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Robert Kearns takes on the Detroit automakers who he claims stole his idea for the intermittent windshield wiper.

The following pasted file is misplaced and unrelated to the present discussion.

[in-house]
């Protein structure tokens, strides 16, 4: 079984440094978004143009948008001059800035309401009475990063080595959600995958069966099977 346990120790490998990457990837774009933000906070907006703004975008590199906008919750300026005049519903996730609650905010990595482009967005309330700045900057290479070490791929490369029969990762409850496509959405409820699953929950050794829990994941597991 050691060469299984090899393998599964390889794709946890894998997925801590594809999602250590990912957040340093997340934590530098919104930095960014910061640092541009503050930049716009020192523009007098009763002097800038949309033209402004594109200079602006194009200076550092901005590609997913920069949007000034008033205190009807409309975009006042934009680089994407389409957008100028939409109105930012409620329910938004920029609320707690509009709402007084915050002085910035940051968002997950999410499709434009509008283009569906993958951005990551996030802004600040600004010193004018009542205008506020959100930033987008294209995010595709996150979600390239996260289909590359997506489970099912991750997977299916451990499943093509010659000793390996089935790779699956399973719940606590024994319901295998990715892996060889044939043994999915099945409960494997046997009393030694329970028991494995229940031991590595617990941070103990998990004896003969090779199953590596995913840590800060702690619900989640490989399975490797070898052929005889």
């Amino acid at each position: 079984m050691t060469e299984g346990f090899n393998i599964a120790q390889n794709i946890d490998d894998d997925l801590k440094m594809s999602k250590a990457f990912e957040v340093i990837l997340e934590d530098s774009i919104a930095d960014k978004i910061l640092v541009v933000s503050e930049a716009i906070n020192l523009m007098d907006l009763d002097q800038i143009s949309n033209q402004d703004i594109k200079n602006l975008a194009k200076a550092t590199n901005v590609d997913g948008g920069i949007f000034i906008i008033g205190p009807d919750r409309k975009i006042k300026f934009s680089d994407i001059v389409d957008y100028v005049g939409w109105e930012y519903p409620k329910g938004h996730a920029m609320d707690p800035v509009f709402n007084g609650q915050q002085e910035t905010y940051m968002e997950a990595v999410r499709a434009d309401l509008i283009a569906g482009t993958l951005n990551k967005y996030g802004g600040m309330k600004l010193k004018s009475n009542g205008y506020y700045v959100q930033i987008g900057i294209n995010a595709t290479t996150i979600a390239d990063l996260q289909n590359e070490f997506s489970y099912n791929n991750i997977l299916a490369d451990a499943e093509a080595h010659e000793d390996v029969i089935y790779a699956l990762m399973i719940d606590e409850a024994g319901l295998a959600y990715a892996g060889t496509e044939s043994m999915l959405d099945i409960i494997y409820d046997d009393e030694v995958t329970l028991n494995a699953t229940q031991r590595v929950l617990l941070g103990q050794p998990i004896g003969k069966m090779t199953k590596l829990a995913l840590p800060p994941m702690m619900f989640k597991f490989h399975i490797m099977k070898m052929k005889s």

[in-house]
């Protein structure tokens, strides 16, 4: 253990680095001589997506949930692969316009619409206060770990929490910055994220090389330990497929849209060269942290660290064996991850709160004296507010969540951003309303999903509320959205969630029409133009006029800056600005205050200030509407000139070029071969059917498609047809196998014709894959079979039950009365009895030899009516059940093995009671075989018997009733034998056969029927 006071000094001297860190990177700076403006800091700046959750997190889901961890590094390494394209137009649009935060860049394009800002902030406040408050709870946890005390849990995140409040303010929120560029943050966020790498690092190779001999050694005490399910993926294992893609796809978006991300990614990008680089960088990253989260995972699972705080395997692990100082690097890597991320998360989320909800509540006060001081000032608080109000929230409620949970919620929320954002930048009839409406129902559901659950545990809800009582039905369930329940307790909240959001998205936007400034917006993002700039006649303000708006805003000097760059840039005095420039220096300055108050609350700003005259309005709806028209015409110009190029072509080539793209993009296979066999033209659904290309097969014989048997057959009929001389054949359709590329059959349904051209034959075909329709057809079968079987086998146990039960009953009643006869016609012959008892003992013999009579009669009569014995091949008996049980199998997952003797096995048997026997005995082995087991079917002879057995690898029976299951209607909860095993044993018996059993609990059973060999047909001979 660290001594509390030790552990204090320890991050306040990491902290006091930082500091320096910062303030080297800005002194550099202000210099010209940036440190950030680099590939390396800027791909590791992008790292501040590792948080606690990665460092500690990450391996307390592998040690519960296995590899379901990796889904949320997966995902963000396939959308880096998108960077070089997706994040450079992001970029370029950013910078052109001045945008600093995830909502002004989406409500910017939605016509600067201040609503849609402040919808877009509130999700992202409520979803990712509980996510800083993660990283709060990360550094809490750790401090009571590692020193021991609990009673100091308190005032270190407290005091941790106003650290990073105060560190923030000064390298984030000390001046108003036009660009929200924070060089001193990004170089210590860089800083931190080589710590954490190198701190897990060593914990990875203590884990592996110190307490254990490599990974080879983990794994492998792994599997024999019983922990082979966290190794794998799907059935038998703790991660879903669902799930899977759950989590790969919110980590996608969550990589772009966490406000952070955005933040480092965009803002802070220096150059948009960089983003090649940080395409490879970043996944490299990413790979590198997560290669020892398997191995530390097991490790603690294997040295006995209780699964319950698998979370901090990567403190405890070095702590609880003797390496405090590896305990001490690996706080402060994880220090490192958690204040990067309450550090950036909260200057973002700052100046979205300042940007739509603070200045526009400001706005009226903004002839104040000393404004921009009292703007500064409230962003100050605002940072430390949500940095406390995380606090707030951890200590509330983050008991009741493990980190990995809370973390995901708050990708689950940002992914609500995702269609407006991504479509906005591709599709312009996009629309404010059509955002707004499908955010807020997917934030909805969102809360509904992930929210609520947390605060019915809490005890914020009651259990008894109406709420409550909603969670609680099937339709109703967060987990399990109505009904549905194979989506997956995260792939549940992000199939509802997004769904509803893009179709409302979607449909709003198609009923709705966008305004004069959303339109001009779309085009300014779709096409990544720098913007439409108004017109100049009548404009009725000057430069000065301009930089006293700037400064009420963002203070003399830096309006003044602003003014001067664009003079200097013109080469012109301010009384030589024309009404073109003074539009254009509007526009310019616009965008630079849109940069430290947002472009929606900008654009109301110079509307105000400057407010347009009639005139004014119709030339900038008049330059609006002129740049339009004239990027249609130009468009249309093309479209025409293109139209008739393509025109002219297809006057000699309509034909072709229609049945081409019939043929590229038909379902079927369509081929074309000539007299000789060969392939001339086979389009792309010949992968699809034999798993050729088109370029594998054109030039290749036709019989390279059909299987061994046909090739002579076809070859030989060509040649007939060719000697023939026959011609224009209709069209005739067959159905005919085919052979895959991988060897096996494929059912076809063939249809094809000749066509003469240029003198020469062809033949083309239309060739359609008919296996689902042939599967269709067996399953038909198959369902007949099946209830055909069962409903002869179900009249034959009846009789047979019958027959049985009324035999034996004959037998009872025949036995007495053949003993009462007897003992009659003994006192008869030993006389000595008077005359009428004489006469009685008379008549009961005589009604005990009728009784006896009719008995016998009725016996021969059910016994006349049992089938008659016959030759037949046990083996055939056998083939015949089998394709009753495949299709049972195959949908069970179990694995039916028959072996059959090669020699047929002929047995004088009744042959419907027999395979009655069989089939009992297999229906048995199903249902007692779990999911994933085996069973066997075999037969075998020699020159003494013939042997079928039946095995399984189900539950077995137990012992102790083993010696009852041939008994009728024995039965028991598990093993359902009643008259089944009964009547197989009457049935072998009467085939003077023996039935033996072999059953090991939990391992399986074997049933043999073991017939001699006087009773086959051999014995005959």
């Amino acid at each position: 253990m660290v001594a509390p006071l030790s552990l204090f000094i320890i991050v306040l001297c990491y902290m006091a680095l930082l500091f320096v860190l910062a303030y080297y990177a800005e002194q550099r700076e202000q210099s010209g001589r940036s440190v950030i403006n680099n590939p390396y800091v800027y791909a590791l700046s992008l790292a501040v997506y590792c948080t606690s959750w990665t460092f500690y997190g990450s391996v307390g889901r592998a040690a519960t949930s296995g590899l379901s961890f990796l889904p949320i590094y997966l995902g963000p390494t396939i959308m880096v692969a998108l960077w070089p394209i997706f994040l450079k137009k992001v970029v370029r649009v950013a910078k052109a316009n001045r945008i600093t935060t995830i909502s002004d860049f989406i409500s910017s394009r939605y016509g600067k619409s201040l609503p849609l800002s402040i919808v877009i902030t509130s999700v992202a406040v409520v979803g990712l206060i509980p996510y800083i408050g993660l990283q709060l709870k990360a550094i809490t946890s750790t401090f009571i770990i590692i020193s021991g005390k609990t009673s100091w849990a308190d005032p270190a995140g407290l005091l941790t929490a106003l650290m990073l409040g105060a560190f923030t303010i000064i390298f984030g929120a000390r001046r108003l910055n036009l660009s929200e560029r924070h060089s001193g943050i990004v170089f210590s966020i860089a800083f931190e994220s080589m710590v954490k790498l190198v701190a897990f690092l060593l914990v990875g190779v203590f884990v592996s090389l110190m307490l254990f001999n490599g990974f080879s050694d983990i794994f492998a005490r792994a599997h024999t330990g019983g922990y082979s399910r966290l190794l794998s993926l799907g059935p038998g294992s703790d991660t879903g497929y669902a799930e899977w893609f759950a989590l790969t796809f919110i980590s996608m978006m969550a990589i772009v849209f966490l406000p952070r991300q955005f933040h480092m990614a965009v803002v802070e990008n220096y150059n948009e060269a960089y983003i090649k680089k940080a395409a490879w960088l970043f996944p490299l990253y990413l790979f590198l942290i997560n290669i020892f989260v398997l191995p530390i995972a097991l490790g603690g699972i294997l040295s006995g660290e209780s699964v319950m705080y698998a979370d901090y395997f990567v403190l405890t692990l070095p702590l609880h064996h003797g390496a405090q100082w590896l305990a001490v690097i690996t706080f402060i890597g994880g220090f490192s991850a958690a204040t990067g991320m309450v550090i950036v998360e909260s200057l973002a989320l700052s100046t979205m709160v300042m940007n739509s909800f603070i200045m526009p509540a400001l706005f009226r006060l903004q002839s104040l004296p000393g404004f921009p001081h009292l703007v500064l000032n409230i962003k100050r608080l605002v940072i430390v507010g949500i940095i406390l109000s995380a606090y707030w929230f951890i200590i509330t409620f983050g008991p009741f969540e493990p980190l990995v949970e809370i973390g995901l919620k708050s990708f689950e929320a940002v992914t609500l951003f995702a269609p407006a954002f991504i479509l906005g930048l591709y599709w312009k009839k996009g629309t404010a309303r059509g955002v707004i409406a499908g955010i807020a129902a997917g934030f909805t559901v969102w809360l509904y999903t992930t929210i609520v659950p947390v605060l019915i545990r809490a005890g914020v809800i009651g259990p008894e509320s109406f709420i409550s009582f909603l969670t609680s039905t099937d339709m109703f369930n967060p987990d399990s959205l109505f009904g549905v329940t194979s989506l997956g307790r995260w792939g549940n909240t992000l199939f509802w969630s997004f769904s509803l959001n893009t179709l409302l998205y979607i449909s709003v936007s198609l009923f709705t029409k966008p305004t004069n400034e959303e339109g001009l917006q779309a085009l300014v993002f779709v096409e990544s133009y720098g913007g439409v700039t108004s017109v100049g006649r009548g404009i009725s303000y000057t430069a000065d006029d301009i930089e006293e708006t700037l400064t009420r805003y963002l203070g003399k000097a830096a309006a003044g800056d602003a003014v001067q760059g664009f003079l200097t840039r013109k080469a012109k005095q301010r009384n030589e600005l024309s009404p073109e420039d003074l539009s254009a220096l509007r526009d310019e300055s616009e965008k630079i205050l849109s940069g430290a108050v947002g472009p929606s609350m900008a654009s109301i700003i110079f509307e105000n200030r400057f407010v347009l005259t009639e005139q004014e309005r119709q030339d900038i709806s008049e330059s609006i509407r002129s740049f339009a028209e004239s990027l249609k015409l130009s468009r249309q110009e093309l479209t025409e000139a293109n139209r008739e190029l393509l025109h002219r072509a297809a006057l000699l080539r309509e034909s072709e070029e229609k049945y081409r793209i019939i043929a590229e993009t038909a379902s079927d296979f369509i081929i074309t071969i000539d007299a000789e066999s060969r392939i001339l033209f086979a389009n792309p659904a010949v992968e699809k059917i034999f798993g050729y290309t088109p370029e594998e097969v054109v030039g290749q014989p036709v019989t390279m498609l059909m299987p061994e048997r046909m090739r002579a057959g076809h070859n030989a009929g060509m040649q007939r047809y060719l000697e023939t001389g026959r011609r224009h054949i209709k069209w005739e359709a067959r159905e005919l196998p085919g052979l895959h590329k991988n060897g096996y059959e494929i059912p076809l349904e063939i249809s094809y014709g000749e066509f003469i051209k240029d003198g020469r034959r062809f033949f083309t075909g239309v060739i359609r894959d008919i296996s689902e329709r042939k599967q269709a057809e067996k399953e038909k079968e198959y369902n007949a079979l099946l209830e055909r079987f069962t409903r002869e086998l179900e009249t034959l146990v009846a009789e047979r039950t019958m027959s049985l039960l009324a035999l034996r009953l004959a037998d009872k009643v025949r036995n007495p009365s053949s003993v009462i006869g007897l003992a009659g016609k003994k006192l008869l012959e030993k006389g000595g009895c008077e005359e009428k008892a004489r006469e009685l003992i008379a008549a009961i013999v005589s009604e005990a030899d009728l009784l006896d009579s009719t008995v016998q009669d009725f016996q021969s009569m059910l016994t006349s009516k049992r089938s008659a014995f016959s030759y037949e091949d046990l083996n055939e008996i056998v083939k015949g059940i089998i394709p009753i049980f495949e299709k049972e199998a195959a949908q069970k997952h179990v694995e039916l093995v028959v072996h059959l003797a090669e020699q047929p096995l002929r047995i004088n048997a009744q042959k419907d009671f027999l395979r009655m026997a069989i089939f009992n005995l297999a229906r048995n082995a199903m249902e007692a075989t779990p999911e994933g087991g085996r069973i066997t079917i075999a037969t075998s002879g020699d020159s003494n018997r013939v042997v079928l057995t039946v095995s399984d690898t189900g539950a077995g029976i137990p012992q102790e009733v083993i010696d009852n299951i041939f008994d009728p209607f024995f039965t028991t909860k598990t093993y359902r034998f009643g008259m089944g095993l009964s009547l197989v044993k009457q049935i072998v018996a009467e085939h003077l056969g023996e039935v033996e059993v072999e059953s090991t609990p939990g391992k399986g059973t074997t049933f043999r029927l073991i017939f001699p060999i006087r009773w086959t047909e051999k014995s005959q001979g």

It's the early 1960s Detroit. Dr. Robert W. Kearns is a husband, father, engineering professor, and sometimes inventor. Out for a drive during a rainstorm, Bob, who suffered an eye injury during his honeymoon years earlier, wonders why his car's windshield wipers couldn't function more like the human eyelid in clearing away excess liquid whenever required so as to be able to see clearly at all times. As such, he goes about inventing windshield wipers that can operate at variable speeds for whatever the appropriate rain condition. He and his longtime friend, Gil Previck, who works in the automotive industry, patent his design. Protective of his intellectual property, Bob wants to manufacture and sell the product to the big auto makers. They learn that all the big players have been working on the idea for years - what the industry has coined the intermittent wiper - but that none of the auto makers has yet come close to a workable design. Macklin Tyler, an executive at Ford, shows interest in Bob's product. Getting what he believes is verbal contract from Tyler to proceed, Bob both provides a prototype to Ford and begins the process of finding a factory location. However, Bob and Gil later officially learn, after one non-returned phone call after another, that Ford decides not to proceed with them, but unofficially learn it's because they have stolen Bob's design and have manufactured the wiper themselves. Bob and Gil have different approaches in how to deal with Ford. Gil wants to move slowly in not alienating the industry, his customers. Bob, on the other hand, wants recognition that Ford stole his idea. Bob will find that most people who he looks to for help take an approach closer to Gil's, believing that Ford wields the power in time and money. As such, Bob is often alone in his fight against Ford. As Bob goes on his mission for what he considers justice, he will have to decide too how much is enough in the toll of what he's doing on his relationships with his wife Phyllis and his children, and by association their collective welfare, as well as his own health and mental well being.


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